I receive help from the government to get assistance in household tasks and receive financial support because being disabled brings a lot of extra costs. For this I feel lucky as many countries around the world do not provide any support to their citizens living with disabilities. There is always a staff member in the building where I live. When each day is finished I’ll call her and she’ll help me to bed every night. For this I am lucky.
I think about people currently living in warzones. There are millions of people crossing borders every day, taking risks to move to other countries to survive and be safe. I have a roof over my head and a warm bed in my bedsit. For this I am lucky.
In the past, people with special needs and disabilities were segregated or housed in institutions. They did not attend mainstream schools but were attended to separately by professionals who looked after their needs and education. Little or no contact was made between these children and children or peers in their community; special needs and mainstream education were viewed and treated separately over all areas. As a result of this isolation it was believed that people with different intelletual and physical abilities had different educational needs, held little or no qualifications and were more socially isolated.In more recent times children and young people with disabilities are being included in mainstream schooling although a lot of work has still yet to be developed to ensure effective ways of ensuring full participation.
In 1973 Ireland became a member of the European Community; a lot of changes were taking place around Europe, the education rights of children with disabilities were being more closely researched and enforced into law. At this time the Department of Education proposed that children with mild disabilities were to be accommodated in mainstream schools in special classes. During the 1980’s the idea of special needs children attending mainstream schools was lobbied worldwide. By 1989 the UN Convention on the Rights of the Child further declared that children with disabilities had the right to be educated through high quality education suiting their individual needs and by the early 1990’s approximately 2,000 children with special needs were integrated into mainstream schools.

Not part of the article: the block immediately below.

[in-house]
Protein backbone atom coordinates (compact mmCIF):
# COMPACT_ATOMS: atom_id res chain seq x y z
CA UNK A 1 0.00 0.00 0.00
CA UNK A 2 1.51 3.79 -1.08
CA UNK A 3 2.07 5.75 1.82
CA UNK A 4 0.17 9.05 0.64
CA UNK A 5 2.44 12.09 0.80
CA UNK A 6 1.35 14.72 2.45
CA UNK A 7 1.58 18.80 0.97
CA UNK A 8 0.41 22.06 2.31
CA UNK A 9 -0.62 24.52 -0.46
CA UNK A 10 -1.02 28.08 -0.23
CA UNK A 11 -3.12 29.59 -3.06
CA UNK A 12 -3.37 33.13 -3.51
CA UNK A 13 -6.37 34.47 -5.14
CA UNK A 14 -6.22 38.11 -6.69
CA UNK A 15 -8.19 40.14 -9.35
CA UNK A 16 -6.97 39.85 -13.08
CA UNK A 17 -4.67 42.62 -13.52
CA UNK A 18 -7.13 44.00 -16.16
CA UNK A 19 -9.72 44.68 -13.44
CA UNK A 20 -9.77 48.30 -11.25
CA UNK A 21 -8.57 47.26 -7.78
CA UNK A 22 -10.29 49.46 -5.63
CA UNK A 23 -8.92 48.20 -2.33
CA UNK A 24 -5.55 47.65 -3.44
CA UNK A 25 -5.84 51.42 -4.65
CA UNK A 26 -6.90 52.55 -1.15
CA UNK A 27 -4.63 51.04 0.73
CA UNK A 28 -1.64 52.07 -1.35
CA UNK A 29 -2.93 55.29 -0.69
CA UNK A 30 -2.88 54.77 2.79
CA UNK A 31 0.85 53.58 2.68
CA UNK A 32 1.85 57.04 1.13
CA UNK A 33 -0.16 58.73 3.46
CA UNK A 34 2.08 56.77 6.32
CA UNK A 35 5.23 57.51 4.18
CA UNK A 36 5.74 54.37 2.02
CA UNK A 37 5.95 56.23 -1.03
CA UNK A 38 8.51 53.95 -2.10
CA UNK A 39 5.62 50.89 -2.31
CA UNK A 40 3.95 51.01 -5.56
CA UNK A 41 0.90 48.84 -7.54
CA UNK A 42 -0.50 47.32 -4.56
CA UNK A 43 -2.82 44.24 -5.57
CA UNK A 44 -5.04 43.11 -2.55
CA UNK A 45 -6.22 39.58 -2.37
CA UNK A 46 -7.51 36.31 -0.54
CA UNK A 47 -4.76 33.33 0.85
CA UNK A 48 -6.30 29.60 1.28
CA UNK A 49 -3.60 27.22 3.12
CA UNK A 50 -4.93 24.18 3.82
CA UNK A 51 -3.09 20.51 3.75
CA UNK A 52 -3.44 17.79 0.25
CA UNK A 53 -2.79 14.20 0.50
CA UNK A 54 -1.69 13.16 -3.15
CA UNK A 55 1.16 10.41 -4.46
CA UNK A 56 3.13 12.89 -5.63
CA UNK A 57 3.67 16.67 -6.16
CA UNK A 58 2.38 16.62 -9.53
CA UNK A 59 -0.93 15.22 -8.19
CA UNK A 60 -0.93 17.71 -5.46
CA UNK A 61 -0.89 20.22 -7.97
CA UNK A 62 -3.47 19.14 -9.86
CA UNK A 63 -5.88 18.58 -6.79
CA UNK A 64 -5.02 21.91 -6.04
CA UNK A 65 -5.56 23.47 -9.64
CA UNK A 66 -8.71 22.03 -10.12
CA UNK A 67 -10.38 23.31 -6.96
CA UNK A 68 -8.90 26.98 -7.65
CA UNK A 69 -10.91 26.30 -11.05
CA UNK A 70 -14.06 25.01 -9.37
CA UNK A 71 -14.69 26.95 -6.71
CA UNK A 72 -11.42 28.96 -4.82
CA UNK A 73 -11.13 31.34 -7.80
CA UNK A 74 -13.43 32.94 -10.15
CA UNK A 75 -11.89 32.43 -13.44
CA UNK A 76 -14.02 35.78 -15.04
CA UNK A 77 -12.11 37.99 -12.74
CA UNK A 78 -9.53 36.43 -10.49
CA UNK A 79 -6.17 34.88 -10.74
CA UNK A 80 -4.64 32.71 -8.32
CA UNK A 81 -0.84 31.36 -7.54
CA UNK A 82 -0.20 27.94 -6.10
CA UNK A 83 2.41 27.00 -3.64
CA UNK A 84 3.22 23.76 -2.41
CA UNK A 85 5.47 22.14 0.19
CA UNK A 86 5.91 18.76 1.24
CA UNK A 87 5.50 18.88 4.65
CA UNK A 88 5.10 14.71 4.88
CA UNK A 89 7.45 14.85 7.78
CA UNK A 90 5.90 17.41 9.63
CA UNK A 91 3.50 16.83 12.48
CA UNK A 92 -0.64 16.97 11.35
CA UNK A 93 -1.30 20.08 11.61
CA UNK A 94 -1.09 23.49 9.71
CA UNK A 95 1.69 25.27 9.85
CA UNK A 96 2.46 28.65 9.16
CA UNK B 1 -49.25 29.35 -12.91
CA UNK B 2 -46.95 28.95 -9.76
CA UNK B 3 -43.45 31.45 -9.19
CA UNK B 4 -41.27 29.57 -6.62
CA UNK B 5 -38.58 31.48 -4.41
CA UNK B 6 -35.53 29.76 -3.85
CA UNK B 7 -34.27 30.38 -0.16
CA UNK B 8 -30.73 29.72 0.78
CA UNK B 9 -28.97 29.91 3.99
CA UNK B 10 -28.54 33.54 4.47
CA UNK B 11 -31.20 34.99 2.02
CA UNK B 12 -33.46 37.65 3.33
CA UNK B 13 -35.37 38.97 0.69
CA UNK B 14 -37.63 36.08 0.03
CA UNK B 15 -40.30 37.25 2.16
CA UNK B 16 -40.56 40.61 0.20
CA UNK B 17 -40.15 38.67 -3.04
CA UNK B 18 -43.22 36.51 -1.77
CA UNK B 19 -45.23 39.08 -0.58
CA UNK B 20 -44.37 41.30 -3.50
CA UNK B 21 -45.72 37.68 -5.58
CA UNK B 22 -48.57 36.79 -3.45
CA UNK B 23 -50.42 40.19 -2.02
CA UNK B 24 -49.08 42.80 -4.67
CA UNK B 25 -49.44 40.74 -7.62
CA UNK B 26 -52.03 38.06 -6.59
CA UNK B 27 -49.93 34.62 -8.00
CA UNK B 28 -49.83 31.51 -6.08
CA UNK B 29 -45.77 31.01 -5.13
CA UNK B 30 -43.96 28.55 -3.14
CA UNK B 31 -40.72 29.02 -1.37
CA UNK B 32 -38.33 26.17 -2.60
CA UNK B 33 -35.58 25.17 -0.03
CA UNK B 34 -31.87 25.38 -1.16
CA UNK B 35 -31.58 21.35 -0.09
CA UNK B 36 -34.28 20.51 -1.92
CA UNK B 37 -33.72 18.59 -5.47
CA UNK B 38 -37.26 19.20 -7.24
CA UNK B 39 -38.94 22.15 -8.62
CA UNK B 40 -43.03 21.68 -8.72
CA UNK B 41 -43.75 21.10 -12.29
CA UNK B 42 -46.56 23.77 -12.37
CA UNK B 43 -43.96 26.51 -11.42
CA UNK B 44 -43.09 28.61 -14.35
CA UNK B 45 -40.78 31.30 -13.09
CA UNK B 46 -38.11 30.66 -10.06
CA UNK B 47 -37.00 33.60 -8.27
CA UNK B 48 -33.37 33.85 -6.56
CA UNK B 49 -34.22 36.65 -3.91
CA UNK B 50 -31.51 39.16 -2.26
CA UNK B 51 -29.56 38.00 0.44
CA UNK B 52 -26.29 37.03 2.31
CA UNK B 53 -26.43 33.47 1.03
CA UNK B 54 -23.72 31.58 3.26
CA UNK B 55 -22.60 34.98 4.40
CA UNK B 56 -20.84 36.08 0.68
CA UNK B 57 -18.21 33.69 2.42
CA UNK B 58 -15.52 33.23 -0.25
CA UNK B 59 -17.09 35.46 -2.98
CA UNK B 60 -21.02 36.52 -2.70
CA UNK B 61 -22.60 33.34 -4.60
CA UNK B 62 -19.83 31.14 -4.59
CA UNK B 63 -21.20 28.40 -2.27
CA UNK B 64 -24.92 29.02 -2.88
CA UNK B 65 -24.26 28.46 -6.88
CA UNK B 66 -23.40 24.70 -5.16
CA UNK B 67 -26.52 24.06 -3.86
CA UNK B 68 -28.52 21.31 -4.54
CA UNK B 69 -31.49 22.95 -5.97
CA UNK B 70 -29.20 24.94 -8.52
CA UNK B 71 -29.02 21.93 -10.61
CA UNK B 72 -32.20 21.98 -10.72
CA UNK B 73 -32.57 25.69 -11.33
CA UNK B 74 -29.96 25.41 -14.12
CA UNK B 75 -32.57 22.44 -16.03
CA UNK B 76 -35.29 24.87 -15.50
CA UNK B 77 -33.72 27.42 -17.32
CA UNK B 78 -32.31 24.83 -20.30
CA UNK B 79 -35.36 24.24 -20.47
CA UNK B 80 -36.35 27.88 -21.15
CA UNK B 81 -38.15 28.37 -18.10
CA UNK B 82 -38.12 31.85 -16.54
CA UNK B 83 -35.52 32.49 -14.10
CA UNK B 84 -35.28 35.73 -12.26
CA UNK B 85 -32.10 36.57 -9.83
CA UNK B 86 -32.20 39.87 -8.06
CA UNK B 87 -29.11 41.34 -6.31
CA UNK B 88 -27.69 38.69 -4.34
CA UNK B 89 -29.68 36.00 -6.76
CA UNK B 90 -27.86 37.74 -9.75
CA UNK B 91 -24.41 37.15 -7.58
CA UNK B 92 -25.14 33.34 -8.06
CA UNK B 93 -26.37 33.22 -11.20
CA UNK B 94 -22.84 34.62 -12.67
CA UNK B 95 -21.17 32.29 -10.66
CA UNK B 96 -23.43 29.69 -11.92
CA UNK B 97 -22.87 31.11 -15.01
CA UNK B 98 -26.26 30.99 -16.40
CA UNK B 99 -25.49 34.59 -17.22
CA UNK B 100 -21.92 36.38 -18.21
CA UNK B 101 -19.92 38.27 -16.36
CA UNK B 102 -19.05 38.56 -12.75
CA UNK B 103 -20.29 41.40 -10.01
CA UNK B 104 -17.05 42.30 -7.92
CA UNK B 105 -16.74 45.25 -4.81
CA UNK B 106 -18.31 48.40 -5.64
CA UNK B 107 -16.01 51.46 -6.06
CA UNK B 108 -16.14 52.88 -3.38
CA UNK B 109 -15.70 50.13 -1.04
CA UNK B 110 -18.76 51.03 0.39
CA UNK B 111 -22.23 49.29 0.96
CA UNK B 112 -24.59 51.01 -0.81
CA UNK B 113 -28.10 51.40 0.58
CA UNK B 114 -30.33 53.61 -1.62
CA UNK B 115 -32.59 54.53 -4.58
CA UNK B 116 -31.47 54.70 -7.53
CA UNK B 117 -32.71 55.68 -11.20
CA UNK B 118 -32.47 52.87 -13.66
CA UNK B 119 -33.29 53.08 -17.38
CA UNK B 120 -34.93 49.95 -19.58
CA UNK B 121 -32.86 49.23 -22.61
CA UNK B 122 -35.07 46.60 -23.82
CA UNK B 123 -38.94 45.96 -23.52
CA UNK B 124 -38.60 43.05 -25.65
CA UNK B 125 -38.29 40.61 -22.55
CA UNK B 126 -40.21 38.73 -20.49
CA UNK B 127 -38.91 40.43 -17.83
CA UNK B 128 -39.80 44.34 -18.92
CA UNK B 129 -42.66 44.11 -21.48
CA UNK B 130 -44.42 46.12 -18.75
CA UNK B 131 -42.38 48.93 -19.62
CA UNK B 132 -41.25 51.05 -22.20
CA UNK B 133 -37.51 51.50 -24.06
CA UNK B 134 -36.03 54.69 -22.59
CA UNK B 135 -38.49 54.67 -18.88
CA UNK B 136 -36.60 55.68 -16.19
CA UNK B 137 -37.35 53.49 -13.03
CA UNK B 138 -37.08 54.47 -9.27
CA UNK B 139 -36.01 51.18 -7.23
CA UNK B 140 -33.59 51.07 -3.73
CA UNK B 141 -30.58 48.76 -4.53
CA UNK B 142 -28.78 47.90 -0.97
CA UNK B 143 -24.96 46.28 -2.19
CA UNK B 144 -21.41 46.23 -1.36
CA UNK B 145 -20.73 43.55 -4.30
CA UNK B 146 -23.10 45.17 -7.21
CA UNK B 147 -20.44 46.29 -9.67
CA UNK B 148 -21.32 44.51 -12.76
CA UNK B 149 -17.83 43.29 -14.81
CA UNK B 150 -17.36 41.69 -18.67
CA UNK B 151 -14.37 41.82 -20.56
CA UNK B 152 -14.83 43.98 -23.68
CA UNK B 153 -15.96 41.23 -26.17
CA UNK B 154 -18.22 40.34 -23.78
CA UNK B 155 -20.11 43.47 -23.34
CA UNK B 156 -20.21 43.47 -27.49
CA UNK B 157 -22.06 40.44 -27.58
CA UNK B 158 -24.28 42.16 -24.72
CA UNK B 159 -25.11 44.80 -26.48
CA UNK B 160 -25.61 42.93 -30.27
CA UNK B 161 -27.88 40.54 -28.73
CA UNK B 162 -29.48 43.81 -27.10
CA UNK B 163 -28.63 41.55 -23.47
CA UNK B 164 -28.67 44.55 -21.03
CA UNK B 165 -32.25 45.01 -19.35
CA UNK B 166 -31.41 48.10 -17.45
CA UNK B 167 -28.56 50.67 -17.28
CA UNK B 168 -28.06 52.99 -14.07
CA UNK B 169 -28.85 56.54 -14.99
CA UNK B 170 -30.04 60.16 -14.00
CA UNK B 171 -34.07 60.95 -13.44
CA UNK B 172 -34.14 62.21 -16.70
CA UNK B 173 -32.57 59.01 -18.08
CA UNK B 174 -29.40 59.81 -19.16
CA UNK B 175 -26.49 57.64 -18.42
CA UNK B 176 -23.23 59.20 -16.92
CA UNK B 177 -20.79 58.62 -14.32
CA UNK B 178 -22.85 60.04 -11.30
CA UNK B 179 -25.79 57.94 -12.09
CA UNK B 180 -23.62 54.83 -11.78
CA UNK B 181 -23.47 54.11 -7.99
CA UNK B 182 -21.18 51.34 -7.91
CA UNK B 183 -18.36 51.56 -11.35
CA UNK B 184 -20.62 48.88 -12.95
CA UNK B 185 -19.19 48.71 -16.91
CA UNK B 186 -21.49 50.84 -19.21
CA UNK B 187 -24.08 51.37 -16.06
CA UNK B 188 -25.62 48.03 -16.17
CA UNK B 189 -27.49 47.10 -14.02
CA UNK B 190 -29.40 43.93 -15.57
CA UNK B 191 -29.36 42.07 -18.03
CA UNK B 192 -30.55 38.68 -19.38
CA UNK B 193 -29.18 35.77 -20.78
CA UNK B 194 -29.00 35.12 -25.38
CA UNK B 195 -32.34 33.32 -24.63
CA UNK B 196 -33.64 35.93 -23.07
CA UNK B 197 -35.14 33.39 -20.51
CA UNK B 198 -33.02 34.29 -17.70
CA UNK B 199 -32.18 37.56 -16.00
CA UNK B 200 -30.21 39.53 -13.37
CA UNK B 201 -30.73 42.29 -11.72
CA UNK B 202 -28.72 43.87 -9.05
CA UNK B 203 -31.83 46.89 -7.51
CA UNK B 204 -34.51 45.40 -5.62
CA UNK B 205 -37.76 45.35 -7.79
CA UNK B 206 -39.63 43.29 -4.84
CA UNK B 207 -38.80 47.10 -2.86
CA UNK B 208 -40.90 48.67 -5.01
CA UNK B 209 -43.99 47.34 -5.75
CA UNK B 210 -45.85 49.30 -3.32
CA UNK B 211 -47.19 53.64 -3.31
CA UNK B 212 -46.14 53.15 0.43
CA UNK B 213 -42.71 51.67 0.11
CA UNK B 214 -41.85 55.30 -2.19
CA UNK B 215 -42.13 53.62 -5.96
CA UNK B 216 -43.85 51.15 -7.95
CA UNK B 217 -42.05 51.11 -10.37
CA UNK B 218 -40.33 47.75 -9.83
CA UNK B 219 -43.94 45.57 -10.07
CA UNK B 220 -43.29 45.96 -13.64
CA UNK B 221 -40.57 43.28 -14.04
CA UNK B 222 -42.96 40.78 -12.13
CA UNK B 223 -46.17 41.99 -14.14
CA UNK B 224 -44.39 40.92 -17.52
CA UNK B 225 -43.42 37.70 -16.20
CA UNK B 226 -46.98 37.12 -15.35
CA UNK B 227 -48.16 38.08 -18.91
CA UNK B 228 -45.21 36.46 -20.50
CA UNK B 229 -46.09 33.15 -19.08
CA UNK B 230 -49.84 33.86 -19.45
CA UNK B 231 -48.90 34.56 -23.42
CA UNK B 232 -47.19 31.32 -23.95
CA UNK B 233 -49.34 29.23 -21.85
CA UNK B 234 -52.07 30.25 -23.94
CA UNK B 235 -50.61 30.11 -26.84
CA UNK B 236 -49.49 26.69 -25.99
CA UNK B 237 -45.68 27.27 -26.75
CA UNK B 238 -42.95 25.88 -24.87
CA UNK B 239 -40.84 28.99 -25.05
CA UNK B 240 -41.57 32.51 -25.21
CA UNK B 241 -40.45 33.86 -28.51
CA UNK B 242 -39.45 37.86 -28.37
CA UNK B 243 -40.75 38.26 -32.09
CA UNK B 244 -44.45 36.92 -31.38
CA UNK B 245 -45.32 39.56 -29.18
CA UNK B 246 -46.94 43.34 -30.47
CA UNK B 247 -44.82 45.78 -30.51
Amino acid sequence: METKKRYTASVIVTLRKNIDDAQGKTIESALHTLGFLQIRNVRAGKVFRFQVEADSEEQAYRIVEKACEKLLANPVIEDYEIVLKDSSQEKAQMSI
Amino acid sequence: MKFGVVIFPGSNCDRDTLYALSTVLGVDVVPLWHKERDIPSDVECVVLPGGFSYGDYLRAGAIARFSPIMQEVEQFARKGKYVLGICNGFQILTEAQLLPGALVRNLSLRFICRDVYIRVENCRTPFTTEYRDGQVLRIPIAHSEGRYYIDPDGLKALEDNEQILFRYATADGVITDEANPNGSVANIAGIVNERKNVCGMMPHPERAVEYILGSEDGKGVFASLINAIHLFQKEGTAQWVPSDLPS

A survey carried out by The National Disability Authority (2002) showed that as a nation we had very little or no knowledge about disability, similar to international studies attributing this to very little contact with such.
It has been shown that significant changes in special education is resulting in major positive effects on our attitudes and the education system, Griffin and Shevlin (2011).
The development of international and national policies and laws gives guidelines and support to develop ‘best practice’ in providing inclusive environments and processes. While this has certainly aided the educational side of things, I still feel much inroad needs to be made with regards housing for those with disabilities. There are young people with my level of disability living in nursing homes and in instituitions across Ireland. More needs to be done about the institutionalized housing of people with intellectual, physical and mental health issues together.
I feel angry and disappointed to say the least that our government segregates and groups all forms of disabilities ranging from intellectual, mental to physical in a single unit and calls them adequately housed.
I would have a lot of concern that there are so many organisations and institutions working on behalf of people with disability. Yet they are not the voices I hear advocating on behalf of of people with disabilities for the basic needs to be met. I have a voice, for this I feel lucky.